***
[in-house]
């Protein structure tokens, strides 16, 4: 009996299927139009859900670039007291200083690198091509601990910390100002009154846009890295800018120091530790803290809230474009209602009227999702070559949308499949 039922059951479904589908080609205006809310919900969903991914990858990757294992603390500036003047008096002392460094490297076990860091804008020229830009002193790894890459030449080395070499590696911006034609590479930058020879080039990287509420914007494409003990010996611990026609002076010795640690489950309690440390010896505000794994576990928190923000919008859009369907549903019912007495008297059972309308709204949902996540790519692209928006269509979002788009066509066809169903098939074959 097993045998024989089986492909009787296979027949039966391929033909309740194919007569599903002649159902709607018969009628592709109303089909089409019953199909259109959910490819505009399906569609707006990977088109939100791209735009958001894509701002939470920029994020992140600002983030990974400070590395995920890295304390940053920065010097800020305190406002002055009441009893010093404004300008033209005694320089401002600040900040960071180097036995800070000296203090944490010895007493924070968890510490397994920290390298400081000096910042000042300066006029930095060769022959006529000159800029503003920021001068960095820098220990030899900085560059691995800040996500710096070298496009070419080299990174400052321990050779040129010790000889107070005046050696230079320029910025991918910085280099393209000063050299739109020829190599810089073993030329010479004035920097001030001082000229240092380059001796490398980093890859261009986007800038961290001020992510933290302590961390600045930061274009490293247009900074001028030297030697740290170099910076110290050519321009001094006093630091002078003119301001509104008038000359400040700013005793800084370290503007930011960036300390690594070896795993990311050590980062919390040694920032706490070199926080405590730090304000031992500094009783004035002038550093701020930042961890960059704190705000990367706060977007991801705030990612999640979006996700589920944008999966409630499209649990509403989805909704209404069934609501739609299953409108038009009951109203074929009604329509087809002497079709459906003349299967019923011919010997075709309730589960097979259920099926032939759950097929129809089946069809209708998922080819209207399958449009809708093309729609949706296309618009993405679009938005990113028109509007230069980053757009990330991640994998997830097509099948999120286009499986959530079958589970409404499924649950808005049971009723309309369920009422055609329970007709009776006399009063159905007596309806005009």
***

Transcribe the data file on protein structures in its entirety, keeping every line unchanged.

[in-house]
């Protein structure tokens, strides 16, 4: 009996299927139009859900670039007291200083690198091509601990910390100002009154846009890295800018120091530790803290809230474009209602009227999702070559949308499949 039922059951479904589908080609205006809310919900969903991914990858990757294992603390500036003047008096002392460094490297076990860091804008020229830009002193790894890459030449080395070499590696911006034609590479930058020879080039990287509420914007494409003990010996611990026609002076010795640690489950309690440390010896505000794994576990928190923000919008859009369907549903019912007495008297059972309308709204949902996540790519692209928006269509979002788009066509066809169903098939074959 097993045998024989089986492909009787296979027949039966391929033909309740194919007569599903002649159902709607018969009628592709109303089909089409019953199909259109959910490819505009399906569609707006990977088109939100791209735009958001894509701002939470920029994020992140600002983030990974400070590395995920890295304390940053920065010097800020305190406002002055009441009893010093404004300008033209005694320089401002600040900040960071180097036995800070000296203090944490010895007493924070968890510490397994920290390298400081000096910042000042300066006029930095060769022959006529000159800029503003920021001068960095820098220990030899900085560059691995800040996500710096070298496009070419080299990174400052321990050779040129010790000889107070005046050696230079320029910025991918910085280099393209000063050299739109020829190599810089073993030329010479004035920097001030001082000229240092380059001796490398980093890859261009986007800038961290001020992510933290302590961390600045930061274009490293247009900074001028030297030697740290170099910076110290050519321009001094006093630091002078003119301001509104008038000359400040700013005793800084370290503007930011960036300390690594070896795993990311050590980062919390040694920032706490070199926080405590730090304000031992500094009783004035002038550093701020930042961890960059704190705000990367706060977007991801705030990612999640979006996700589920944008999966409630499209649990509403989805909704209404069934609501739609299953409108038009009951109203074929009604329509087809002497079709459906003349299967019923011919010997075709309730589960097979259920099926032939759950097929129809089946069809209708998922080819209207399958449009809708093309729609949706296309618009993405679009938005990113028109509007230069980053757009990330991640994998997830097509099948999120286009499986959530079958589970409404499924649950808005049971009723309309369920009422055609329970007709009776006399009063159905007596309806005009």